Winter is nearly upon us!! It is that time of the year where we want to stay inside and snuggle up in the warmth by the fire, eat lots of food and do less activity (human hibernation!). However, bad news, we are not bears and we do not need layers of fat!

In the winter we often lose our motivation to stay active, and we can be taken over by the seasonal blues, overindulgence on food and using excuses like ‘it’s too cold’ to go outside. Winter brings cold weather, illnesses and isolation to many people.

However, this doesn’t have to be the case! Staying active in the winter months can strengthen our immune system (see here), exercise releases feel-good chemicals in the brain and it also keeps off the extra pounds. We just need to be more creative in how we keep active.

Here are our Top Tips for staying active in the winter:

  • Layer up. Wear lots of layers to keep warm and dry – you can always remove one if you become too hot. Ideally wear a sports top to allow moisture on the surface of your skin to be absorbed. The outer layer should be wind and water resistant.
  • Wear walking boots/snow boots for good grip if you are walking outside
  • Try and use the daylight when possible (maybe add in a morning walk). If you are exercising after dark, keep to well-lit areas and wear bright reflective clothing. Ideally go with a friend or let someone know which route you are taking. Avoid listening to music in the dark as this can make you more vulnerable.
  • Be careful and check the weather. If it is icy, try an indoor activity instead to avoid injuries.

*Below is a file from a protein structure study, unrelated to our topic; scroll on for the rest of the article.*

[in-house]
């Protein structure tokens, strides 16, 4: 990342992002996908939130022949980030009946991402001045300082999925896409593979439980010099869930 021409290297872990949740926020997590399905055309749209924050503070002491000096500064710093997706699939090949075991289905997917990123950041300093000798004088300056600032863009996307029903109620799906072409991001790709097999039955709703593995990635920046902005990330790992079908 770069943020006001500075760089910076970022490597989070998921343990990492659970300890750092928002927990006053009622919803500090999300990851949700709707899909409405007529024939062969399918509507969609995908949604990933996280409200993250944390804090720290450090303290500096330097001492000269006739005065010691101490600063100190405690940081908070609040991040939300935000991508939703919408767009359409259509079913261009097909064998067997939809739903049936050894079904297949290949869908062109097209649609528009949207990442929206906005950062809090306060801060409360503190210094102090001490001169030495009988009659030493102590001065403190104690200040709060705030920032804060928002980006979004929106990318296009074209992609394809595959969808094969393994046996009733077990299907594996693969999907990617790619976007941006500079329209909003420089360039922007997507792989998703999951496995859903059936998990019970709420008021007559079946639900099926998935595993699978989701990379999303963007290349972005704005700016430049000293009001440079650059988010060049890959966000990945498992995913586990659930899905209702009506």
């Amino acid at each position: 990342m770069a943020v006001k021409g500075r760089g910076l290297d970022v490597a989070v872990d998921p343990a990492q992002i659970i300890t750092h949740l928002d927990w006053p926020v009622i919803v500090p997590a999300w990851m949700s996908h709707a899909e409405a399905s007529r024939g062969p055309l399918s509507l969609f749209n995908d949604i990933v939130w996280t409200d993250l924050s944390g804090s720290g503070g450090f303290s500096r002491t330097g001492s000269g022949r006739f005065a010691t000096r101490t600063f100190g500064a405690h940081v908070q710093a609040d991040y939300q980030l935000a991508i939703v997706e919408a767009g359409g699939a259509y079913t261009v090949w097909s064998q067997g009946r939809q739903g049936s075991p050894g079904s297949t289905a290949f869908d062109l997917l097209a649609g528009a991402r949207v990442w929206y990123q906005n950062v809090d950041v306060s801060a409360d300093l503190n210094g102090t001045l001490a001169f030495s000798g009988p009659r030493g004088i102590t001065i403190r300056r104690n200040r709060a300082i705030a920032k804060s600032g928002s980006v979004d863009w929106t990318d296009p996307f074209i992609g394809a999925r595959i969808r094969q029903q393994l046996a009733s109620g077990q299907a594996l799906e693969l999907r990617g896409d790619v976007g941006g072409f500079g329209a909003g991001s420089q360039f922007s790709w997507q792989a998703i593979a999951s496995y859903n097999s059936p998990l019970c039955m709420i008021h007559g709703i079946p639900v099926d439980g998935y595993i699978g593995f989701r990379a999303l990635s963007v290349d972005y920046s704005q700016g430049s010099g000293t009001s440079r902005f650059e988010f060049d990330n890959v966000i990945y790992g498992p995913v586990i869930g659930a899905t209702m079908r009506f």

• Stay hydrated even though you may not feel as thirsty. It is just as important to stay hydrated in the winter.
  • Be creative with other ways to exercise – walk at an indoor location e.g. a shopping centre, museums or play indoor crazy golf.
  • Use exercise DVD’s or apps inside to keep up your activity levels. Games such as the Wii Fit or Dance Mats are great group activities.
  • Go swimming at a local centre or gym. Look for indoor running tracks if it is too icy outside.
  • Be active with friends/family members, for example, a group walk, ice skating, bowling or laser quest to keep everyone moving.
  • If it is snowing, make the most of building a snowman and sledging. Snow shovelling also counts as a work out!

We also can’t forget the benefits of exercise and staying active on our cholesterol and heart health. Reducing activity levels in the winter months puts extra strain on our bodies. Exercising regularly can reduce your cholesterol by up to 10%. Studies have suggested that exercise can enhance the transport of cholesterol from the bloodstream to the liver, where it will eventually be filtered out of the body. The NHS advises activities ranging from walking and cycling to more vigorous exercise, such as running and energetic dancing. Doing 150 minutes of moderate aerobic activity every week can improve your cholesterol level.

Another benefit of regular activity is helping to lower your blood pressure, keeping your heart and blood vessels in good condition, as well as maintaining a healthy weight over the winter period.

Just remember to be safe and careful during this season and be mindful of icy and cold conditions.

Resources:

Mann S, et al. (2014) Differential Effects of Aerobic Exercise, Resistance Training and Combined Exercise Modalities on Cholesterol and the Lipid Profile: Review, Synthesis and Recommendations. Available at: https://www.ncbi.nlm.nih.gov/pmc/articles/PMC3906547/

Mayo Clinic (2018) Changes to improve cholesterol. Available at: https://www.mayoclinic.org/diseases-conditions/high-blood-cholesterol/in-depth/reduce-cholesterol/art-20045935

NHS (2018) Available at: https://www.nhs.uk/conditions/high-cholesterol/prevention/

NHS (2018) Available at: https://www.nhs.uk/live-well/exercise/safe-winter-exercise/

Posted by Sarah@Kaido

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  1. […] mood and energy levels by releasing ‘happy hormones’ called endorphins. Take a look at the ‘staying active in the winter’ blog for ideas. Research suggests that outdoor exercise, such as cycling or jogging, can be as […]

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